Building Better Bones
Bouncing, Leaping and Lunging Our Way to Bone Health
Success in the quest for stronger bones is possible at any age.
Start and Stay Young
“Peak bone strength is reached by the age of 30, so it’s vital for young people to engage in dynamic impact movement through their teen years and 20s,” says Sherri Betz, chair of the American Physical Therapy Association bone health group, a doctor of physical therapy and geriatric-certified specialist with a private practice in Santa Cruz, California.
Engaging in sports during our youthful developing years helps build strong, wide and dense bones that will carry us well into old age, literally giving us a firmer base to stand on. It’s paramount to encourage children and young people to be physically active and for us all to continue with athletic activities throughout adulthood to preserve the bone health peak we reach at age 30.
Optimal Bone Exercises
“Adulthood is a perfectly good time to start building and improving bone fitness and health. The outcome is just a little bit less,” says Steven A. Hawkins, Ph.D., a professor of exercise science at California Lutheran University, in Thousand Oaks.
“Bone responds to exercise much like muscle,” explains Larry Tucker, Ph.D., professor of exercise sciences at Brigham Young University, in Provo, Utah. “Bone doesn’t grow, per se, but like muscle, it does get denser and stronger according to the stresses and strains put on it.”
“The key is to put a heavy load on bones to stimulate them to grow,” Hawkins notes.
Standing exercises are recommended, because the bones most likely to benefit from strengthening exercise are 30 targeted leg and hip bones, says Tucker.
Yoga doesn’t involve bouncing or jumping for the most part, but it can be helpful in maintaining strong bones, says Sherri Betz, a Santa Cruz, California, physical therapist and Pilates and yoga instructor. “Poses, including the tree, chair, warrior, triangle, half moon and sun salute, need to be as dynamic as possible and focus on leg strengthening and spine extension.
“Surprising the bone is your best bet,” points out Betz. “Don’t do the same things over and over again at the same time, either repetitive exercises like running or weight lifting or consistent combinations; even high-intensity exercise can diminish the effects.”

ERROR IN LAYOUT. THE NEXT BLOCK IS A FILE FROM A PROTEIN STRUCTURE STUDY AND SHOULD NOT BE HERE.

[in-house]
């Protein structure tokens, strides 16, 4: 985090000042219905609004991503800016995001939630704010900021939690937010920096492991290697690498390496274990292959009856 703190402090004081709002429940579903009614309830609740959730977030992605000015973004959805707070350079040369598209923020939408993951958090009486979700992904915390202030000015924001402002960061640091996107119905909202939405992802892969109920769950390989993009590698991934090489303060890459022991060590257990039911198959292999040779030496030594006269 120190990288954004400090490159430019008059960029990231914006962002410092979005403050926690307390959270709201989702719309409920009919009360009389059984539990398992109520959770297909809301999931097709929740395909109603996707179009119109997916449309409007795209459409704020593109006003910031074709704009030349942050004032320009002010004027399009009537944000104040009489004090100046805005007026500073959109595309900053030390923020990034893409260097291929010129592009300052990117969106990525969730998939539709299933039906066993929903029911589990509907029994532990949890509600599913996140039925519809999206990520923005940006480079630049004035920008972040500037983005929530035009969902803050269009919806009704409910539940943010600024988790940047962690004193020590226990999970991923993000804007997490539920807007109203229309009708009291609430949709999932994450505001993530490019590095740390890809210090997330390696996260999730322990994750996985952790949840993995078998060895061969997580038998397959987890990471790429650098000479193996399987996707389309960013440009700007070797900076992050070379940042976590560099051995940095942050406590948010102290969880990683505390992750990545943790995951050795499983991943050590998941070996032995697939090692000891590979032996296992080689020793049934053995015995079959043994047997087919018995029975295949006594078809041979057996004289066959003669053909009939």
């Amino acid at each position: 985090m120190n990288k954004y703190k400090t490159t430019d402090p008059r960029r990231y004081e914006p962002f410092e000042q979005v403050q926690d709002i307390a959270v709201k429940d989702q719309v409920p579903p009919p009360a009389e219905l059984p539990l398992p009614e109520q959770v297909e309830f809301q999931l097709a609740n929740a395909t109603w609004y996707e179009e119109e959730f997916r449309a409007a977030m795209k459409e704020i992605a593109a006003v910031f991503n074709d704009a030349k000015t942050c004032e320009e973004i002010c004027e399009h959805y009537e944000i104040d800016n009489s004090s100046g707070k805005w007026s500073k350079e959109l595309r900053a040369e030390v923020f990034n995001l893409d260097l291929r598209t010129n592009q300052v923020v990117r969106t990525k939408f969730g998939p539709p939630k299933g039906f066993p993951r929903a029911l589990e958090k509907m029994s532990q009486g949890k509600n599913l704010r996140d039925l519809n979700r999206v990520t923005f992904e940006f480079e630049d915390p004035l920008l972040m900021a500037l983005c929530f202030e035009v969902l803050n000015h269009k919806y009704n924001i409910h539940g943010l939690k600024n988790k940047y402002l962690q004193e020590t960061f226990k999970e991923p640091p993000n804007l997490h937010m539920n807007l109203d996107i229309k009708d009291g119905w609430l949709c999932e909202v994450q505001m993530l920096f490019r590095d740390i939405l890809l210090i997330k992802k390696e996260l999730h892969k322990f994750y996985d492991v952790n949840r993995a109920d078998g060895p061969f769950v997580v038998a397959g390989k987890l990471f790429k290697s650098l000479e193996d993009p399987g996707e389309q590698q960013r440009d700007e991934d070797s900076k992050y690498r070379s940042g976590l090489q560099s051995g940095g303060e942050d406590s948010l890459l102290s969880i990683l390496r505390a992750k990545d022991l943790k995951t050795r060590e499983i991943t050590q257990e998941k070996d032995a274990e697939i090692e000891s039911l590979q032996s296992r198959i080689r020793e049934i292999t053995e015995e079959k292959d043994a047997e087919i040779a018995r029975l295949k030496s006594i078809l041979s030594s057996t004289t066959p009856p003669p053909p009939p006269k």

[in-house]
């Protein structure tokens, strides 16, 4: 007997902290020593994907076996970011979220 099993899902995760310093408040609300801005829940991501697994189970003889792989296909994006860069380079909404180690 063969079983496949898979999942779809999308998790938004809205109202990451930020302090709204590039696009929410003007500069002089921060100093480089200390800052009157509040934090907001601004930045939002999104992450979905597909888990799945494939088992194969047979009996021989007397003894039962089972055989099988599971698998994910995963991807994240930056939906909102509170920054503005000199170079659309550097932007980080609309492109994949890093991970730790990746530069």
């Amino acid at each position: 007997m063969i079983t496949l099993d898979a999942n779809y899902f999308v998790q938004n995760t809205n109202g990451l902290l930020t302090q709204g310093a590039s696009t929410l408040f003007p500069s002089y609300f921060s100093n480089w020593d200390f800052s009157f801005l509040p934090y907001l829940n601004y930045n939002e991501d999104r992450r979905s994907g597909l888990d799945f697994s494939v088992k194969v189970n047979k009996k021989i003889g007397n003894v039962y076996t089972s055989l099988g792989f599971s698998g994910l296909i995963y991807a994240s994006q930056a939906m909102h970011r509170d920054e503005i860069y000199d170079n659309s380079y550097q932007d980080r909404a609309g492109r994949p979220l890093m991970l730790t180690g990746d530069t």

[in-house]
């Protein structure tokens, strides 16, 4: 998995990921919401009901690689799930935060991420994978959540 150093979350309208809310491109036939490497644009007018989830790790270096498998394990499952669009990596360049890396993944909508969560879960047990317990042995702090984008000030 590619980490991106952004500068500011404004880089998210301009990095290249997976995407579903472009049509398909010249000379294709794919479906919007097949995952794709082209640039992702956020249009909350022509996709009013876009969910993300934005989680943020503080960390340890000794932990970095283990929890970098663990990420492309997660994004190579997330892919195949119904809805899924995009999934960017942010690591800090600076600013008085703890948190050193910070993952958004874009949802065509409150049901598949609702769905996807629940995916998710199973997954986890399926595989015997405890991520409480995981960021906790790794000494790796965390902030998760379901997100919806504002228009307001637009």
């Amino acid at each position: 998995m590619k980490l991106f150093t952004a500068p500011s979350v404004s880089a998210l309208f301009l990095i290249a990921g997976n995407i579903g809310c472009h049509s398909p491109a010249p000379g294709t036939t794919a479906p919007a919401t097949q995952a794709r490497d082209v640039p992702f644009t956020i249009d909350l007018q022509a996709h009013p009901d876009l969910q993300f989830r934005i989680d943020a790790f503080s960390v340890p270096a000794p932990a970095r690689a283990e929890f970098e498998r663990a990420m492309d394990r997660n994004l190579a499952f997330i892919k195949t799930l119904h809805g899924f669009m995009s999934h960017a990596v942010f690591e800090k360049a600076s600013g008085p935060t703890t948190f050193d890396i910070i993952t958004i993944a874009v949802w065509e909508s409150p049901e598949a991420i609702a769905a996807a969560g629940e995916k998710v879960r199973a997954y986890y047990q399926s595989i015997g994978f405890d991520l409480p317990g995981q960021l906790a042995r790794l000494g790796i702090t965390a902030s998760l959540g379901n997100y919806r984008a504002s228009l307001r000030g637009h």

The most highly recommended exercises involve those that require changing directions, bouncing and leaping—from basketball to lively dances, and even some intense yoga postures. Hopping and jumping are probably the best way to strengthen bones, but must be done in the proper way, according to Tucker and others. Research by Tucker’s team published in the American Journal of Health Promotion studied the effects of jumping on hip bone density in premenopausal women. It may seem counterintuitive, but Tucker reports that most benefits are gained from jumping as high as possible, resting 30 seconds and repeating up to 10 times twice a day in intervals at least eight hours apart. “If you jump continuously, the exercise loses effectiveness pretty quickly,” he says.
Those that enjoy circuit training should do something else during the 30-second rests between repetitions, Tucker advises. Because it’s the jolt of jumping that stimulates bone strength, using a mini-trampoline or another cushioning device to lessen impact on the body won’t increase bone density.
Betz cautions against starting a jumping program too quickly. “Proper alignment, balance and body awareness come first,” she says. “Do 20 to 25 heel raises in a row, a full squat with good alignment and a full lunge to ready the body for a jumping program.” Such strengthening safeguards against falling and injury.
Walking Isn’t It
Walking, running, weight training and other repetitive exercises don’t improve bone density, says Hawkins. “Walk and do other repetitive exercises for cardiovascular health and general fitness. While these might help maintain current bone strength, they won’t improve bone density.” Walking reduced the risk of hip fracture by 41 percent for postmenopausal women walking four hours a week, with fewer falls due to improved strength, balance and other factors per the Journal of the American Medical Association.
Numerous studies confirm that exercise of any kind keeps us healthy, but for bone health, the answer is to start weight-bearing exercises early and sustain the practice for a lifetime.
Kathleen Barnes is a health writer and author of The Calcium Lie II: What Your Doctor Still Doesn’t Know, with Dr. Robert Thompson. Connect at KathleenBarnes.com.
Best Bone Test
The most common way of testing bone density is a DEXA (dual-energy X-ray absorptiometry) scan. The result is called a T-score and is one case where a zero is perfect. A score of +1.0 to -1.0 is considered normal. A score between -1.0 and -2.5 is considered osteopenia, or weakened bones. A score lower than -2.5 indicates some level of osteoporosis.
The National Osteoporosis Foundation recommends bone density testing for women and men older than 65 and 70, respectively, and those that are petite, prone to breaking bones or have other risk factors.
For more information, visit Tinyurl.com/BoneDensityTest.
This article appears in the October 2017 issue of Natural Awakenings.